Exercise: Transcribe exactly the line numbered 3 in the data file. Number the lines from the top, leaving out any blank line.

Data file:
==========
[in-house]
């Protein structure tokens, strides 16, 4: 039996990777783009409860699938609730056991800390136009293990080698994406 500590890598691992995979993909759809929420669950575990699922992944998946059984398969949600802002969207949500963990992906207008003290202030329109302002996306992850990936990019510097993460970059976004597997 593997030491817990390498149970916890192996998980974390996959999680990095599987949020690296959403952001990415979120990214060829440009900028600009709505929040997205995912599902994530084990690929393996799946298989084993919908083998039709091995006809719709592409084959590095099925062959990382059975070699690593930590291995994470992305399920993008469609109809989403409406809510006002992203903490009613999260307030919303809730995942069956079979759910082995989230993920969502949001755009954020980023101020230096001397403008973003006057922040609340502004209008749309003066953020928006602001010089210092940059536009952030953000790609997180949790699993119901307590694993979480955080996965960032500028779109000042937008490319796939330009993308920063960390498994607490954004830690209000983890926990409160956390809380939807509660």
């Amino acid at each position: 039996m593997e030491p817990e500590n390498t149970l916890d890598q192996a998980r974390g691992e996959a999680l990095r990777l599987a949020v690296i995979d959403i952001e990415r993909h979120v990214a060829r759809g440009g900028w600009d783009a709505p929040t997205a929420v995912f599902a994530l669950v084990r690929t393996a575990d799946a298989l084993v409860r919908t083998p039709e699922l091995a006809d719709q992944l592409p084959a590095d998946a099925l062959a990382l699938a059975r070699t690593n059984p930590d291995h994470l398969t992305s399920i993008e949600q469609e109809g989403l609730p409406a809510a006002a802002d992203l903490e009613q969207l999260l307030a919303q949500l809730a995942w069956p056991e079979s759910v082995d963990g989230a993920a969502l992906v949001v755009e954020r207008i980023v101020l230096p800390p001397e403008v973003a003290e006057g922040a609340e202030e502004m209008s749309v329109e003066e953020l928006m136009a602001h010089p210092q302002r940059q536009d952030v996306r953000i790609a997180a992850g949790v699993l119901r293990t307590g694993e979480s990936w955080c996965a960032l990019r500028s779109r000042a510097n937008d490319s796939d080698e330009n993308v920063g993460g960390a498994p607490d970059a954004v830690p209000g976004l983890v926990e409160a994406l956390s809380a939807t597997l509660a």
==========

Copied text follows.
């Amino acid at each position: 039996m593997e030491p817990e500590n390498t149970l916890d890598q192996a998980r974390g691992e996959a999680l990095r990777l599987a949020v690296i995979d959403i952001e990415r993909h979120v990214a060829r759809g440009g900028w600009d783009a709505p929040t997205a929420v995912f599902a994530l669950v084990r690929t393996a575990d799946a298989l084993v409860r919908t083998p039709e699922l091995a006809d719709q992944l592409p084959a590095d998946a099925l062959a990382l699938a059975r070699t690593n059984p930590d291995h994470l398969t992305s399920i993008e949600q469609e109809g989403l609730p409406a809510a006002a802002d992203l903490e009613q969207l999260l307030a919303q949500l809730a995942w069956p056991e079979s759910v082995d963990g989230a993920a969502l992906v949001v755009e954020r207008i980023v101020l230096p800390p001397e403008v973003a003290e006057g922040a609340e202030e502004m209008s749309v329109e003066e953020l928006m136009a602001h010089p210092q302002r940059q536009d952030v996306r953000i790609a997180a992850g949790v699993l119901r293990t307590g694993e979480s990936w955080c996965a960032l990019r500028s779109r000042a510097n937008d490319s796939d080698e330009n993308v920063g993460g960390a498994p607490d970059a954004v830690p209000g976004l983890v926990e409160a994406l956390s809380a939807t597997l509660a």